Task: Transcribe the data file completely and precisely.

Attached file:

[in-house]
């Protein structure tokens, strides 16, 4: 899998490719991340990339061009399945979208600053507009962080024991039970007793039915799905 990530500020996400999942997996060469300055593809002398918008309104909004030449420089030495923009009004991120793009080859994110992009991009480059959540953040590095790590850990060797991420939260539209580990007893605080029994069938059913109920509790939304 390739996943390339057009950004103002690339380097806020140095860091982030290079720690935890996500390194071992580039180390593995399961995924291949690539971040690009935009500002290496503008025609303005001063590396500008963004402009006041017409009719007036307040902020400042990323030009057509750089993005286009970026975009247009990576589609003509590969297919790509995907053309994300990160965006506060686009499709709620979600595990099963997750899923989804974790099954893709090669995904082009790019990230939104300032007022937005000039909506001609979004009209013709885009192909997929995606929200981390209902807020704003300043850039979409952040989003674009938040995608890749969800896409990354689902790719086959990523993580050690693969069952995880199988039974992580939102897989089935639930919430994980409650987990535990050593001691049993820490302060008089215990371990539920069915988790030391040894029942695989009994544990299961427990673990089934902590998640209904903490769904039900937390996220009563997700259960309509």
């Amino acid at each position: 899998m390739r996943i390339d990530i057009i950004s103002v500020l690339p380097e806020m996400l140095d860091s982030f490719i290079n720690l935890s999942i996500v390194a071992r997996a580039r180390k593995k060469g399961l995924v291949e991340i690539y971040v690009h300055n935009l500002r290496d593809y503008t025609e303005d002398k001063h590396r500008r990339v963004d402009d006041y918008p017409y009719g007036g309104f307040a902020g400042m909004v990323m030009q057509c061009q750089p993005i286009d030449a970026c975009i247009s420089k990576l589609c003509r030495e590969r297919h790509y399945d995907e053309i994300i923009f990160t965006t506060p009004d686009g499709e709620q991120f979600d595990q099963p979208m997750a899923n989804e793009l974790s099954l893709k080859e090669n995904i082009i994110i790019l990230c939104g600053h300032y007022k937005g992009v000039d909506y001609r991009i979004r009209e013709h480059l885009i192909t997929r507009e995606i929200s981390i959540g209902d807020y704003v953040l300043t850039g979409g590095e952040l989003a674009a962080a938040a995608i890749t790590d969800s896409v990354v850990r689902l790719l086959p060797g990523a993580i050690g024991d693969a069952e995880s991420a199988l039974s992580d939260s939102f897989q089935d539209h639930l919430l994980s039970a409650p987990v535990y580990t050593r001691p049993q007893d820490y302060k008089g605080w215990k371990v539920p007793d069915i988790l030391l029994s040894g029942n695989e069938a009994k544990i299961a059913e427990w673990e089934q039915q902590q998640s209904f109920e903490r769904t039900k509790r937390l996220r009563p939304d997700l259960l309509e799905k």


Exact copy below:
[in-house]
């Protein structure tokens, strides 16, 4: 899998490719991340990339061009399945979208600053507009962080024991039970007793039915799905 990530500020996400999942997996060469300055593809002398918008309104909004030449420089030495923009009004991120793009080859994110992009991009480059959540953040590095790590850990060797991420939260539209580990007893605080029994069938059913109920509790939304 390739996943390339057009950004103002690339380097806020140095860091982030290079720690935890996500390194071992580039180390593995399961995924291949690539971040690009935009500002290496503008025609303005001063590396500008963004402009006041017409009719007036307040902020400042990323030009057509750089993005286009970026975009247009990576589609003509590969297919790509995907053309994300990160965006506060686009499709709620979600595990099963997750899923989804974790099954893709090669995904082009790019990230939104300032007022937005000039909506001609979004009209013709885009192909997929995606929200981390209902807020704003300043850039979409952040989003674009938040995608890749969800896409990354689902790719086959990523993580050690693969069952995880199988039974992580939102897989089935639930919430994980409650987990535990050593001691049993820490302060008089215990371990539920069915988790030391040894029942695989009994544990299961427990673990089934902590998640209904903490769904039900937390996220009563997700259960309509």
């Amino acid at each position: 899998m390739r996943i390339d990530i057009i950004s103002v500020l690339p380097e806020m996400l140095d860091s982030f490719i290079n720690l935890s999942i996500v390194a071992r997996a580039r180390k593995k060469g399961l995924v291949e991340i690539y971040v690009h300055n935009l500002r290496d593809y503008t025609e303005d002398k001063h590396r500008r990339v963004d402009d006041y918008p017409y009719g007036g309104f307040a902020g400042m909004v990323m030009q057509c061009q750089p993005i286009d030449a970026c975009i247009s420089k990576l589609c003509r030495e590969r297919h790509y399945d995907e053309i994300i923009f990160t965006t506060p009004d686009g499709e709620q991120f979600d595990q099963p979208m997750a899923n989804e793009l974790s099954l893709k080859e090669n995904i082009i994110i790019l990230c939104g600053h300032y007022k937005g992009v000039d909506y001609r991009i979004r009209e013709h480059l885009i192909t997929r507009e995606i929200s981390i959540g209902d807020y704003v953040l300043t850039g979409g590095e952040l989003a674009a962080a938040a995608i890749t790590d969800s896409v990354v850990r689902l790719l086959p060797g990523a993580i050690g024991d693969a069952e995880s991420a199988l039974s992580d939260s939102f897989q089935d539209h639930l919430l994980s039970a409650p987990v535990y580990t050593r001691p049993q007893d820490y302060k008089g605080w215990k371990v539920p007793d069915i988790l030391l029994s040894g029942n695989e069938a009994k544990i299961a059913e427990w673990e089934q039915q902590q998640s209904f109920e903490r769904t039900k509790r937390l996220r009563p939304d997700l259960l309509e799905k």